REVIEWED BY SR. RITAMARY BROWN, OSF, FACHE
COLLEEN M. GROGAN AND MICHAEL K. GUSMANO
Georgetown University Press, Washington, D.C., 2007, 170 pp., $24.95 (paperback) www.press.georgetown.edu
The title of this book aptly captures the notion that silence rarely serves to advance the interests of the poor. What are the reasons the poor often do not have a voice? Why in a nation where public debate is a common occurrence do the benefits of deliberation often fail to meet the needs of the underserved?
These questions were posed and studied by the authors during the implementation of Medicaid Managed Care (MMC) in Connecticut. In 1994, Connecticut's Department of Social Services started planning for MMC. Throughout the long and complex effort to start this program, a persistent and troubling theme remained: the people's choice to not publicly raise or discuss an issue they cared about.
In preparation for writing this book, the authors attended 67 public meetings during an 18-month period. These meetings included MMC council meetings, monthly subcommittee meetings and monthly children's health council meetings. It was at subcommittee meetings that an open forum prevailed, allowing participants to ask questions and speak freely. Observations of meeting behavior were carefully gathered by the authors. These observations were then balanced by 100 private interviews with individuals that attended the meetings. The purpose in conducting the interviews was to understand why certain issues were raised in public conversation and others were not; and, to examine the extent to which interviewees' private concerns matched their public expression.
It was learned that a huge problem observed with MMC was access to mainstream providers. Although the number of providers was frequently generous, actual access to them was extremely limited. It was found that participants that cared about equal access chose not to discuss the topic in public because they felt they lacked political power. However, in the private interviews, 62 percent mentioned it as an important topic.
Another question discussed was the role of advisory boards. Are they an artificial or genuine environment for public discussion? It is estimated that only 1 percent of the poor serve in any type of advisory capacity. When they do attend meetings, they are too intimidated to speak or represent their own concerns. The poor and minority groups are also significantly underrepresented in the U.S. political system including the fact that proportionally fewer poor people vote, thus losing another opportunity for voice.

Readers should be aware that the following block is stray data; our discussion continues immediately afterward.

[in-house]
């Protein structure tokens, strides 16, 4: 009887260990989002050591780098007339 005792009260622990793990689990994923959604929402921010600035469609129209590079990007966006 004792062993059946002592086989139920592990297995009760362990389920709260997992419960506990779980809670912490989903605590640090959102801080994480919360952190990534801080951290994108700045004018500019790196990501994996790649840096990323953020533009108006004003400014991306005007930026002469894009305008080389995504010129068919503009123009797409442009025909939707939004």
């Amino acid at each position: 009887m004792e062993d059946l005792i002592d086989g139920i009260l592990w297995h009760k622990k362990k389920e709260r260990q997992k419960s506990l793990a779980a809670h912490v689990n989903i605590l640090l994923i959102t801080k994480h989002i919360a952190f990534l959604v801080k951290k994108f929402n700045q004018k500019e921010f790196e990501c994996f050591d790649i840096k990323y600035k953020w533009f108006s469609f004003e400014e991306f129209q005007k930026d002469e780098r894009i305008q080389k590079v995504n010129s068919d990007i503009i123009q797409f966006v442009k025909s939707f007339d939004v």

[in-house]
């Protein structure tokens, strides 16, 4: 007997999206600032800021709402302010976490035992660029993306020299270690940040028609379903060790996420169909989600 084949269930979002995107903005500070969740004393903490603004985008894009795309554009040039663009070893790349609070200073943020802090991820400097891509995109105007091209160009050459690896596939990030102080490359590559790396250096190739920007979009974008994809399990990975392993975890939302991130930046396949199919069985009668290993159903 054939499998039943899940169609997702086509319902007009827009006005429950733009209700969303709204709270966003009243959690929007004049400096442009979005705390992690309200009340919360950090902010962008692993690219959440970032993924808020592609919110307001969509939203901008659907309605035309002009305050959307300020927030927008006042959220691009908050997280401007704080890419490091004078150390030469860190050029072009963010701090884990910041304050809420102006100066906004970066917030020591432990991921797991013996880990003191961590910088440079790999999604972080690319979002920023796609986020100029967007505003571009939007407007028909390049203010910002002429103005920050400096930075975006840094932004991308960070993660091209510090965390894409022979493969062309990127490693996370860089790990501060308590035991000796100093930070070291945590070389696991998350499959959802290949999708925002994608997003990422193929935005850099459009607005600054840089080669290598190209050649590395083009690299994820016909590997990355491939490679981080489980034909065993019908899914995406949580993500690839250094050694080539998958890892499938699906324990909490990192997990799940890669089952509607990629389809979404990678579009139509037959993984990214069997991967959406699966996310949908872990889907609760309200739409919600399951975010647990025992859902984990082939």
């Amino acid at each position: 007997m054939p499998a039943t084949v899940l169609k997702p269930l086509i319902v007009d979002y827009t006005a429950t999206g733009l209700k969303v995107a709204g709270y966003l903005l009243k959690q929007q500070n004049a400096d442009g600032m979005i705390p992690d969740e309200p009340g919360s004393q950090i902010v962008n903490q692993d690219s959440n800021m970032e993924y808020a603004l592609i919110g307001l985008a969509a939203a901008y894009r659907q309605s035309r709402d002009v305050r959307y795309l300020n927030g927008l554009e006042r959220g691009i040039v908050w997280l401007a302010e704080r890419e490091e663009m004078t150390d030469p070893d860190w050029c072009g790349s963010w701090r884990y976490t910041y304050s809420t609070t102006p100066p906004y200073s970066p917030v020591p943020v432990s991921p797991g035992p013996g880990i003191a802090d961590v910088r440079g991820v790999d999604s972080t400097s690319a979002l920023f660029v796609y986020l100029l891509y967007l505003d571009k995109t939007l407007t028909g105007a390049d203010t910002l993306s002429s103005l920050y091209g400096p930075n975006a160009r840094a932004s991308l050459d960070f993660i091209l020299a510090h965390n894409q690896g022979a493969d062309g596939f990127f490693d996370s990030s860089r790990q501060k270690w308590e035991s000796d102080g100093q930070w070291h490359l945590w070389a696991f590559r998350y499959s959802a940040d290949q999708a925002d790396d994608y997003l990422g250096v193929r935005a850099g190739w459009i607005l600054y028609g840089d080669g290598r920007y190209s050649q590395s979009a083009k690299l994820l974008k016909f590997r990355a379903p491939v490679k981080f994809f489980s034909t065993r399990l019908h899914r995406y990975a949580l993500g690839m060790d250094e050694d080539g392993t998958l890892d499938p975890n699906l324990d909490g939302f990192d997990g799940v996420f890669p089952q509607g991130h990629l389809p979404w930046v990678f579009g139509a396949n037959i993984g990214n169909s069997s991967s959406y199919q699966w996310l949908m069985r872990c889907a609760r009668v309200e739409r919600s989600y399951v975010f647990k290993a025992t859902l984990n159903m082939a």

A related issue noted by the authors is that advocates for the poor also have issues with speaking out. For instance, regarding the tricky issues related to equal access, it was found that open discussion of the topic led to apprehension about offending colleagues in a public forum. Thus, the advocates themselves frequently remained silent.
Although public discussion does not necessarily result in particular policy outcomes or social benefits, it does offer the following benefits:
1) a greater understanding and more tolerance for opposing views.
2) a public-spirited way of thinking about social problems.
3) increased clarification and refinement of participant's positions on issues.
4) learning about the consequences of implemented policies and the reasons for past failures.
5) decisions emerging from an open and inclusive deliberative process.
This book is essentially a study of public discourse, specifically the discussion that emerges out of public meetings. It has much to offer to people, who believe that the encouragement of public voice, especially about issues of concern, is necessary for a healthy democracy. Although the authors offer no real solution to the problem of unhealthy silence, this engaging book provides a heightened awareness that we must find a means to give voice to the powerless, and to learn to speak and listen to the language of the poor.
Sr. Ritamary Brown, OSF, FACHE
Senior Advisor, Community Benefit and Public Policy Support
Hospital Sisters Health System
Copyright © 2008 by the Catholic Health Association of the United States.
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